The SME Policy Index is a benchmarking tool designed for emerging economies to assess SME policy frameworks and monitor progress in policy implementation over time. The Index has been developed by the OECD in partnership with the European Commission (EC), the European Bank for Reconstruction and Development (EBRD), and the European Training Foundation (ETF) in 2006 for the Western Balkans. The South East European Centre for Entrepreneurial Learning (SEECEL) joined as an additional partner in 2014. The SME Policy Index has since 2006 been applied in four regions and nine assessment rounds overall. The SME Policy Index: Western Balkans and Turkey 2016 presents the results of the fourth assessment of the Small Business Act for Europe in the Western Balkans and, since 2012, Turkey. The assessment framework is structured around the ten principles of the Small Business Act for Europe (SBA). It provides a wide-range of pro-enterprise measures to guide the design and implementation of SME policies based on good practices promoted by the EU and the OECD. The Index identifies strengths and weaknesses in policy design, implementation and monitoring. It allows for comparison across countries and measures convergence towards good practices and relevant policy standards. It aims to support governments in setting targets for SME policy development and to identify strategic priorities to further improve the business environment. It also helps to engage governments in policy dialogue and exchange good practices within the region and with OECD and EU members.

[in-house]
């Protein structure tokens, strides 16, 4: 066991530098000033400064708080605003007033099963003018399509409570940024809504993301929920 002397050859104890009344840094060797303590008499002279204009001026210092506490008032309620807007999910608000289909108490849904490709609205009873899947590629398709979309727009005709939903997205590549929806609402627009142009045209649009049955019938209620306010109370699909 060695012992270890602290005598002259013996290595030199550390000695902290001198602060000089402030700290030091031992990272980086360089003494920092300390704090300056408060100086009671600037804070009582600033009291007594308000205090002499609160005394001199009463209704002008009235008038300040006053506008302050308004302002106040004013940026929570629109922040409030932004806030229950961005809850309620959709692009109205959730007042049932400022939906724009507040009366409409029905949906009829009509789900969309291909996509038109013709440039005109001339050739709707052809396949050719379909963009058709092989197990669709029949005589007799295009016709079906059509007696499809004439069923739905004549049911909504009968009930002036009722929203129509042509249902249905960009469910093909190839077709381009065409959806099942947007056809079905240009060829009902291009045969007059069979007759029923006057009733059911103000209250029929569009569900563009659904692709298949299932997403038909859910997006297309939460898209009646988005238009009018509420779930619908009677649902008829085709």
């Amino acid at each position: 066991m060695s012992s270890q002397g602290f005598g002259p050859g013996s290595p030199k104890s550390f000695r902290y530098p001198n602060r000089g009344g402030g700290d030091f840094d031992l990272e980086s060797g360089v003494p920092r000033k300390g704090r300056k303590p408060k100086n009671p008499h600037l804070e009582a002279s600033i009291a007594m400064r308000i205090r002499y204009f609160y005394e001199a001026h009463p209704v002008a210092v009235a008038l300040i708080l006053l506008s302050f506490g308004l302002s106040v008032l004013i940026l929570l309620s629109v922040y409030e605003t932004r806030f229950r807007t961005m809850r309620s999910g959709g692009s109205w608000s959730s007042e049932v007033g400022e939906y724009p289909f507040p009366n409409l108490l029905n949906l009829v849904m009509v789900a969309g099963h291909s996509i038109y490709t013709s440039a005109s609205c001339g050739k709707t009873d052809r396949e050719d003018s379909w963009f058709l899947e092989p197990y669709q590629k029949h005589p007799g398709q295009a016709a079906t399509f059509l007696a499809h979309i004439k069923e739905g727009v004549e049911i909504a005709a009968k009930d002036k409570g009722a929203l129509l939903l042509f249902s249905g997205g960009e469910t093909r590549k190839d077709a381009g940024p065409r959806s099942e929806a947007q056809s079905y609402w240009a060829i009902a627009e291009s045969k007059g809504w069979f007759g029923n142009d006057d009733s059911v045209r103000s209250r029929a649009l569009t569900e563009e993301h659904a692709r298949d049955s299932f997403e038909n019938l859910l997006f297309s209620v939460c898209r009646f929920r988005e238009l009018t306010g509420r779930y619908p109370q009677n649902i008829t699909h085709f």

• 14-December-2012

    English

    Conference: Innovation in skills development for SMEs competitiveness (Ankara, Turkey)

    The conference discussed the results of the project as well as policy recommendations on training and skills development for the creation of an innovative and competitive SME sector in OECD countries.

  • 17-March-2009

    English

    Launch of the OECD Report “Managing Water for All: an OECD Perspective on Pricing and Financing”

    One billion people cannot get clean drinking water and 2.5 billion lack access to basic sanitation which cause 1.5 million preventable child deaths per year. While addressing the emergency of the current crisis, we must not forget that water is the most essential good and we should find new and innovative approaches to allow everyone access to water and sanitation, according to the OECD Secretary-General.

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  • 17-March-2009

    English

    The Financial and Economic Crisis and Water

    The current crisis provides an impetus to push forward difficult reform, an opportunity that should not be wasted for the water sector, according to Angel Gurría. He affirmed that there were huge opportunities for job-creating and “shovel ready” investments in the water sector, particularly for water saving and the rehabilitation of networks, which require relatively short design and construction planning, compared to other types of

  • 9-May-2003

    English

    Financing Strategies for Water and Environmental Infrastructure

    This book presents a method to develop financing strategies for investment-heavy environmental infrastructure, such as urban water supply, wastewater collection and treatment, and municipal solid waste. The strategies, supported by the FEASIBLE computer model, were developed in several countries of Eastern Europe, Caucasus and Central Asia (EECCA), in EU accession countries and China.